Even aside from the illegality and incendiary effect of the land seizures, the redistribution of farm land will lead to enormous economic hardship. The agricultural industry has until now been Zimbabwe’s major source of jobs and hard currency. Competent management is a key factor, along with economies of scale that, in a capital-intensive commercial sector, will be lost if land is given over to small-scale subsistence farming. Zimbabwe will lose not just jobs and foreign exchange reserves, but food production as well.
Family farmers will probably require subsidies from the government eventually, but the state coffers, deprived of the income formerly generated by agricultural exports, will soon empty. Food shortages— in a country that, along with South Africa, has been one of sub-Saharan Africa’s few self-sufficient food producers— are a real possibility, along with the inevitable requests for foreign aid.
It is worth noting that despite Mugabe’s obvious reliance on race to drum up support, many Zimbabweans see beyond color lines to the dangers of his policies: in marginally fair elections in June, the majority of educated blacks in every city voted against him. He nonetheless maintained a majority nationwide thanks to the support of the rural and largely illiterate population swayed by his promises of land ownership.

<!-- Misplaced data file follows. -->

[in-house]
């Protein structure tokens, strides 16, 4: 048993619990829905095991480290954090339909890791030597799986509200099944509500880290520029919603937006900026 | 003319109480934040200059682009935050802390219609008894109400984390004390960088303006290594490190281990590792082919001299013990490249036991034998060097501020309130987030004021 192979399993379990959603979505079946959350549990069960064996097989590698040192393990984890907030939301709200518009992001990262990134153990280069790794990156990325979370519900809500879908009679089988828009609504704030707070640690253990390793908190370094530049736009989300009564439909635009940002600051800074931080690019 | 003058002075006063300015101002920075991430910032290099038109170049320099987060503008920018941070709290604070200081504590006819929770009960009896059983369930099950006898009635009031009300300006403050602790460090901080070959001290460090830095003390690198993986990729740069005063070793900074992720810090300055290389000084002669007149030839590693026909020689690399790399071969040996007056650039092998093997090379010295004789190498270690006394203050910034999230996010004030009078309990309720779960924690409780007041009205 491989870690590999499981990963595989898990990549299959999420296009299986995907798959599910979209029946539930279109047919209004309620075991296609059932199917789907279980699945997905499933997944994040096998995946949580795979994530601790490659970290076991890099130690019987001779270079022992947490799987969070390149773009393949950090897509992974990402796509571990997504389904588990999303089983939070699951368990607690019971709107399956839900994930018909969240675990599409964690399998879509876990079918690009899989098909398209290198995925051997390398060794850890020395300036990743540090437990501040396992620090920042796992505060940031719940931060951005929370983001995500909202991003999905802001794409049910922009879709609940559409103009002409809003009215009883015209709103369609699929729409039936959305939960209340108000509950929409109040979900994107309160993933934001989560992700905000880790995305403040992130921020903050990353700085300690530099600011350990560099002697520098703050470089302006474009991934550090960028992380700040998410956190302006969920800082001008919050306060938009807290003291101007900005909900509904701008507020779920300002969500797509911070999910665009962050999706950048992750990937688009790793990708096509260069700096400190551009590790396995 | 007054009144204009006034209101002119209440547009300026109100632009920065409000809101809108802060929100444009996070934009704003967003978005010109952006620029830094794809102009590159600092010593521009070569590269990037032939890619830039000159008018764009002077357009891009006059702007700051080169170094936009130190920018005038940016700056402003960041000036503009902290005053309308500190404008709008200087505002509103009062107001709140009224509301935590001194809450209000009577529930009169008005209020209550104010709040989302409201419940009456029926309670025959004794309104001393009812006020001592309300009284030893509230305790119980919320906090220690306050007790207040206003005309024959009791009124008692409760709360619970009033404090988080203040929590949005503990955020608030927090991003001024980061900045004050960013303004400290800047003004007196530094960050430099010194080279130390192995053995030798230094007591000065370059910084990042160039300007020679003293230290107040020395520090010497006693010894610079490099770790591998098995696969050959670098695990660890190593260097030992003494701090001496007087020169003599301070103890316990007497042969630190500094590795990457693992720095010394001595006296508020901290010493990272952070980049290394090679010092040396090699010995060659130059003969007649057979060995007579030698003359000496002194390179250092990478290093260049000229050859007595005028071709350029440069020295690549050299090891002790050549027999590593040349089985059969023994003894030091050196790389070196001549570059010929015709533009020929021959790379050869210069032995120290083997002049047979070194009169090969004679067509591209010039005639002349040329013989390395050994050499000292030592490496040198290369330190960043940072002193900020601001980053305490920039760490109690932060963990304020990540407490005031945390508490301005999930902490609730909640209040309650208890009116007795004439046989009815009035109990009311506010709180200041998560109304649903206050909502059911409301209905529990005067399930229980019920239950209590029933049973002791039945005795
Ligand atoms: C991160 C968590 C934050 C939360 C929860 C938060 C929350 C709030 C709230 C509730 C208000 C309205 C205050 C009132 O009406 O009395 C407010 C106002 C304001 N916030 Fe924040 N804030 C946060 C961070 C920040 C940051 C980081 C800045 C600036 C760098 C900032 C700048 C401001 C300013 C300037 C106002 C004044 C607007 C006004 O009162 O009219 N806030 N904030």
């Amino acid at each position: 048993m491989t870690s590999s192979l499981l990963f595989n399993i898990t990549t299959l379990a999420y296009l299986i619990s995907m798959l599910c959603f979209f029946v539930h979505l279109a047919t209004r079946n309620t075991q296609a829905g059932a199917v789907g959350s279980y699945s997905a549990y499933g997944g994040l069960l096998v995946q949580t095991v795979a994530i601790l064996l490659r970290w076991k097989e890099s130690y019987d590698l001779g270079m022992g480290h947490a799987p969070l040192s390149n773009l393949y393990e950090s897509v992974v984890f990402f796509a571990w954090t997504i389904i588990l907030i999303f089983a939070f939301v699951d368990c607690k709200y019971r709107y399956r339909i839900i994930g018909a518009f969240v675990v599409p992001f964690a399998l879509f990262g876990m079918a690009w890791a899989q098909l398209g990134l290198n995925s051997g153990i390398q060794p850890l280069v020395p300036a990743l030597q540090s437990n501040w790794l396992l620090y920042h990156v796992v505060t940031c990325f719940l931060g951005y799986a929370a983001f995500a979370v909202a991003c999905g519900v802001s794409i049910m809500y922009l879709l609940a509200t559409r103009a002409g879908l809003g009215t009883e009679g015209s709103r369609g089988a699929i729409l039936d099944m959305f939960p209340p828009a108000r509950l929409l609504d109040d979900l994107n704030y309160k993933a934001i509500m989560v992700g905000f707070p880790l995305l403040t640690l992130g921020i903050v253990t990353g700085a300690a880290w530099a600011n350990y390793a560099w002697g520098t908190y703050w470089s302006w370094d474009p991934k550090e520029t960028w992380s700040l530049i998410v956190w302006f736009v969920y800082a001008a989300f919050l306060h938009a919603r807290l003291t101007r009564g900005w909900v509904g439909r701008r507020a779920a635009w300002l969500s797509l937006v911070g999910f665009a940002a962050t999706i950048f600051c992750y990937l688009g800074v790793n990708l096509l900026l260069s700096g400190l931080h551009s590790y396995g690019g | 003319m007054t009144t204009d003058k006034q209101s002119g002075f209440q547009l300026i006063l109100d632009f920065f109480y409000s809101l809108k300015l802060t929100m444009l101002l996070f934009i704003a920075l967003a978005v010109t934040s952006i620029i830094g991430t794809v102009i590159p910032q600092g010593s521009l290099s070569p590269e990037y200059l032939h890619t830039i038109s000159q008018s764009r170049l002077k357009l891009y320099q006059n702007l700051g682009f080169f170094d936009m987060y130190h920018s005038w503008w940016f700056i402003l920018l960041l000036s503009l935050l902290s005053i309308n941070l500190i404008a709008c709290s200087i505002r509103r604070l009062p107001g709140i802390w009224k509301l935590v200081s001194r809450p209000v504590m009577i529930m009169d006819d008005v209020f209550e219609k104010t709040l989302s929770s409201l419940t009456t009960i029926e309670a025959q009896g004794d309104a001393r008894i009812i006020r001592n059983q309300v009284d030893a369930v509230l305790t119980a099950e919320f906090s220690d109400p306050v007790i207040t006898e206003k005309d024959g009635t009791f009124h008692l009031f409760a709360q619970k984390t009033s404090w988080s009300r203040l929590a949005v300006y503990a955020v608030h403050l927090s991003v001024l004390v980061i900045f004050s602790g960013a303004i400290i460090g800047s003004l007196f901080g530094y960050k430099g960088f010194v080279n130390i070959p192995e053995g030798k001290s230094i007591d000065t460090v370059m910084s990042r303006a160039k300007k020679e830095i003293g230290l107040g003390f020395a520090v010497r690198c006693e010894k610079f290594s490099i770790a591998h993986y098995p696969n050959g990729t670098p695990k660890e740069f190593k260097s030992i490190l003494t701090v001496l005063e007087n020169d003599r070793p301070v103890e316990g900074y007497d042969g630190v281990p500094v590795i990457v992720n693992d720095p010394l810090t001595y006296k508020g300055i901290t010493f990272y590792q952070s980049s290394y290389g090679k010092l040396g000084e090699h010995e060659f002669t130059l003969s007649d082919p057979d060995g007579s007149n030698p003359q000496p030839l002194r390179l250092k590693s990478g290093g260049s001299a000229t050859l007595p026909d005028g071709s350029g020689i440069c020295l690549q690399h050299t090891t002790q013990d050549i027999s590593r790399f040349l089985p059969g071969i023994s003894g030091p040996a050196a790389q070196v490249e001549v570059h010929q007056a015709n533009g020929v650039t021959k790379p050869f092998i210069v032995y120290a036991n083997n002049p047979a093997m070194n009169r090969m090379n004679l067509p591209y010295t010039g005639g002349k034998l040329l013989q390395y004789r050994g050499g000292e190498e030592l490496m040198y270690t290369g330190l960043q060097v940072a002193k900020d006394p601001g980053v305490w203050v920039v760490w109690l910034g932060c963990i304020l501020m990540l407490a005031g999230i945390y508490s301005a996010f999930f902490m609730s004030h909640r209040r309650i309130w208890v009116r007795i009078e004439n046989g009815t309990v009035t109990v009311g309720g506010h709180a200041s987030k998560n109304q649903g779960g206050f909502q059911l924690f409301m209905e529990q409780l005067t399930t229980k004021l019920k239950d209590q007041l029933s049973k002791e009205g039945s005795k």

If Zimbabwe’s slide has been truly disheartening, South Africa’s reaction to it has been, at the least, disappointing. Rather than issuing stern criticism, President Thabo Mbeki has supported his neighbor in Harare. His message seemed to be that stealing property in order to redress racial grievances was acceptable— even at the cost of economic and social self-destruction. That hardly helps South Africa’s standing with foreign investors; nor does it inspire optimism in regard to Africa’s financial, racial, or economic future in general.
The West, largely responsible for putting Mugabe in power, has been, as so often in Africa, unwilling to do much about his racism, economic primitivism, and irresponsibility. The United Kingdom complained vocally, but stopped there; the United States did even less. No economic or trade sanctions were ever mentioned.
Nevertheless, the West’s fault, in both instances, is one of omission: ultimately, France did not overthrow the civilian government in Abidjan, nor did the British destroy Zimbabwe’s economy. On the other hand, had France intervened to stop the coup in Ivory Coast, or Britain to block Mugabe’s racism, the cries of “colonialism” would have been universal.
In Ivory Coast and Zimbabwe— both considered bright spots in a troubled continent up until recently— the future appears bleak. But as depressing as that observation is, the fault lies overwhelmingly with Africans themselves. The complaints of nongovernmental organizations about “donor fatigue” are correct— and justified. How long is a huge swath of the world going to avoid responsibility for its own mistakes, fail to correct them, and expect taxpayers abroad to subsidize them? It is time for a change.